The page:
Which brings us to color wheels. Will you or will you not get a color wheel (prediction: you will!). There are so many different models out there. All are spectacular and all operate a bit differently, and one is fully necessary in my book. For awhile, I was collecting them but daily I work to overcome the hoarder in me and now I just have one color wheel, plus a mantra: one is is enough… Keep an eye on them though! Every color wheel I’ve ever used gets hot and some, like my current one, are prone to melting. Yowza.Aluminum Christmas Tree Color Wheel Blue Green LightAluminum Christmas Tree Color Wheel Pink Red LightAluminum Christmas Tree Color Wheel Orange LightAluminum Christmas Tree Color Wheel Green LightWant some unsolicited buying advice? OK! Ebay seems to be the most reliable source. In all my years of junk acquirement, never have I stumbled upon an aluminum tree randomly. Many color wheels, but never a tree. It could just be my luck, though? Considering that these were only produced for such a tiny window of time, there is a surprising abundant surviving stock of them out there. And, happily, this time of year is actually a great time to buy because many sellers will wait until the holiday season to sell theirs so the market floods. Waiting for the off season, I’ve found, doesn’t much change the price, just the supply you have to choose from. (Can you tell by my smooth supply/demand talk that I’m married to an economist? I’m not even joking!)

I would be comfortable paying around $150 for a 6 footer, $250 for a 8+ footer. Rare trees can go for much more (the hard to find colored ones, pom poms with colored “berries” in them, very large ones, and rotating ones). If you are willing to dig around a bit, deals can be found from sellers who don’t want to put the tree together to take their listing picture. People, understandably, are more hesitant to purchase without seeing the tree. But, if you can find the maker and model (often from the box – how have so many survived???), the condition of the branches, and confirm that all parts (the correct number of branches, a base and a “trunk”- usually 2 or more dowels that fit together) are there, you may get a steal. Note that many trees are sold with color wheels, which adds to the price. And if it is a sought after color wheel model, that increase can be significant.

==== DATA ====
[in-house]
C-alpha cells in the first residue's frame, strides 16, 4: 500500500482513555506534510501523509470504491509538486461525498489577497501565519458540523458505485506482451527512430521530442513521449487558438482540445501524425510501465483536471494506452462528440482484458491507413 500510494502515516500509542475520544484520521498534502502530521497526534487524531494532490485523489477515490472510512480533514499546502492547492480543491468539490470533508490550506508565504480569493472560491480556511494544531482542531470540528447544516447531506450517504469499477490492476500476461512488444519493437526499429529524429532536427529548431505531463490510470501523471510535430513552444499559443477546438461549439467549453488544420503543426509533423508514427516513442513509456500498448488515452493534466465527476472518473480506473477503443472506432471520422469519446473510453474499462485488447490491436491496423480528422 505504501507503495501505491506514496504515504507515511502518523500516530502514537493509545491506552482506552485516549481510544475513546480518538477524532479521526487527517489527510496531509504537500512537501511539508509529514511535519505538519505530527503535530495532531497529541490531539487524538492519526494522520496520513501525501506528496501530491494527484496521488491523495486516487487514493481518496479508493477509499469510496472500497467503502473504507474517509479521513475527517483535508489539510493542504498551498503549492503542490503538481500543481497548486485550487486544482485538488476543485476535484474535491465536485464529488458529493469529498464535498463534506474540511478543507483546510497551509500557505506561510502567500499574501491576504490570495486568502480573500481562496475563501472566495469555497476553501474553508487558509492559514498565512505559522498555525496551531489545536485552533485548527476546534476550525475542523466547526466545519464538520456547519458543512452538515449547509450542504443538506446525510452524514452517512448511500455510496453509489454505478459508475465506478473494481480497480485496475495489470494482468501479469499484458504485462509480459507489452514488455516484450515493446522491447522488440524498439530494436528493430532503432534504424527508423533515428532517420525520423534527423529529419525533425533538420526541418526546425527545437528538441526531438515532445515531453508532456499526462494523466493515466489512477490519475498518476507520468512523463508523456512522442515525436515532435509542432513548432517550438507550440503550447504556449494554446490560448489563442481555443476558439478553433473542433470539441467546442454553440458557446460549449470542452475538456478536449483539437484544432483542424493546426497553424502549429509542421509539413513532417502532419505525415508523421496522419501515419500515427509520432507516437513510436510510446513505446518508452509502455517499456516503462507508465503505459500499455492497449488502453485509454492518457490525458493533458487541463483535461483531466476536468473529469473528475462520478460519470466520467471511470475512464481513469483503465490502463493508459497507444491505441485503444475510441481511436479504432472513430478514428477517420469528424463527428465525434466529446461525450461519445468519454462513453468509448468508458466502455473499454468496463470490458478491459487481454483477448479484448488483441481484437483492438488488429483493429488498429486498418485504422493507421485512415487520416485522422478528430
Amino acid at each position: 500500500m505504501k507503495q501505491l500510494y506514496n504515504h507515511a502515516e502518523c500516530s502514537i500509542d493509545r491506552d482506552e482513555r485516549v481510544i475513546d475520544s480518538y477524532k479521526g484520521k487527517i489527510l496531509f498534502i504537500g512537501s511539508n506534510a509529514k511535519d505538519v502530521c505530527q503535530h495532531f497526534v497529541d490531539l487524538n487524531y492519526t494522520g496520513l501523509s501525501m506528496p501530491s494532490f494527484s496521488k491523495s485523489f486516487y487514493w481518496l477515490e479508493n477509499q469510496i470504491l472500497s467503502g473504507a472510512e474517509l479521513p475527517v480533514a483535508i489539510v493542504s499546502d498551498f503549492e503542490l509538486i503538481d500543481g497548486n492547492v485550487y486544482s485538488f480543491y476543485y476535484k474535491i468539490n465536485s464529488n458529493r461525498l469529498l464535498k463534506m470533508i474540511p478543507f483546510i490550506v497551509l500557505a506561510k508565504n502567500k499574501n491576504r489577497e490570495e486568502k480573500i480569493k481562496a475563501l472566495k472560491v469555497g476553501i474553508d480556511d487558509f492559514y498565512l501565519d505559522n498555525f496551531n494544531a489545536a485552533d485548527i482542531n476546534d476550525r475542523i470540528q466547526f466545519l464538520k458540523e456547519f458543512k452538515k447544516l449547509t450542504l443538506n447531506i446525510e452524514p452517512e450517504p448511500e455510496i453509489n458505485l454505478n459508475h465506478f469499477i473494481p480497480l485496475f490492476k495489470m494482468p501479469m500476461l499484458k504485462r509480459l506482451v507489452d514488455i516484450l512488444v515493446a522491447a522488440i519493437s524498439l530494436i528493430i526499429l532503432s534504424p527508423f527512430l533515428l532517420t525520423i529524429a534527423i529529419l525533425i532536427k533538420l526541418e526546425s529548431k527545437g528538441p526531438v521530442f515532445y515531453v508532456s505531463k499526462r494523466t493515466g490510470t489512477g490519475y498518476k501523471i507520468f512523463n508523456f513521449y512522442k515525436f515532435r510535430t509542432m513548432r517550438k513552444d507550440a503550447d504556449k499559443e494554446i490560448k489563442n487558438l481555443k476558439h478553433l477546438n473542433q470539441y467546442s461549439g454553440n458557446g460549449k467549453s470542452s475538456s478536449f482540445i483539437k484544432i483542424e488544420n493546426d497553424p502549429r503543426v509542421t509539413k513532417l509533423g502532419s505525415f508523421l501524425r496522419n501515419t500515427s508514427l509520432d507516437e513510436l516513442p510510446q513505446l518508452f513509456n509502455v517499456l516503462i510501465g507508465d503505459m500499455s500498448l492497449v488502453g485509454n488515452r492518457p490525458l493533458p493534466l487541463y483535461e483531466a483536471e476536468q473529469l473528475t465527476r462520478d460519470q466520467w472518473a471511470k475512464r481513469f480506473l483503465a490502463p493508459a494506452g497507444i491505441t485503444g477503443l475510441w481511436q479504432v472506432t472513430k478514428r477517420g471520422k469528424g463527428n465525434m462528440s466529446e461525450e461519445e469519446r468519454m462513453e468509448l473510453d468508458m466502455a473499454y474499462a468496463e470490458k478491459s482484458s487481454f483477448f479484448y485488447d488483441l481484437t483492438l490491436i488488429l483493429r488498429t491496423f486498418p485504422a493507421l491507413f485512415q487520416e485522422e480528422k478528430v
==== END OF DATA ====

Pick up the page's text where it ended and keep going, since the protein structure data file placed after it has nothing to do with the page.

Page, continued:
This goes without saying but I’m saying it anyways…obviously go vintage! Sometimes stores carry repro silver trees made of cheap modern day tinsel (usually PVC or mylar). Those SO pale in comparison to the real thing. Can you tell I’m all about aluminum? I am.aluminum Christmas Tree color wheelHappy Christmas tree-ing everybody!


14 thoughts on “Buying a Vintage Aluminum Christmas Tree

  1. Hello Jenny, I love these photos. Reminds me of growing up way back in the 60’s. I would love to use one image for a blog I’m writing on Christmas Traditions. I’m happy to pay or give give you photo cred or both. Thank you.


    1. Sorry this is late, but as little or as much as you want! I would say around 12-18 ornaments for very minimal or up to several dozen. The only thing to keep in mind is that you want lighter weight ornaments so the branches can support the weight, but otherwise they look beautiful with any amount – even none haha. Hope you found your tree :)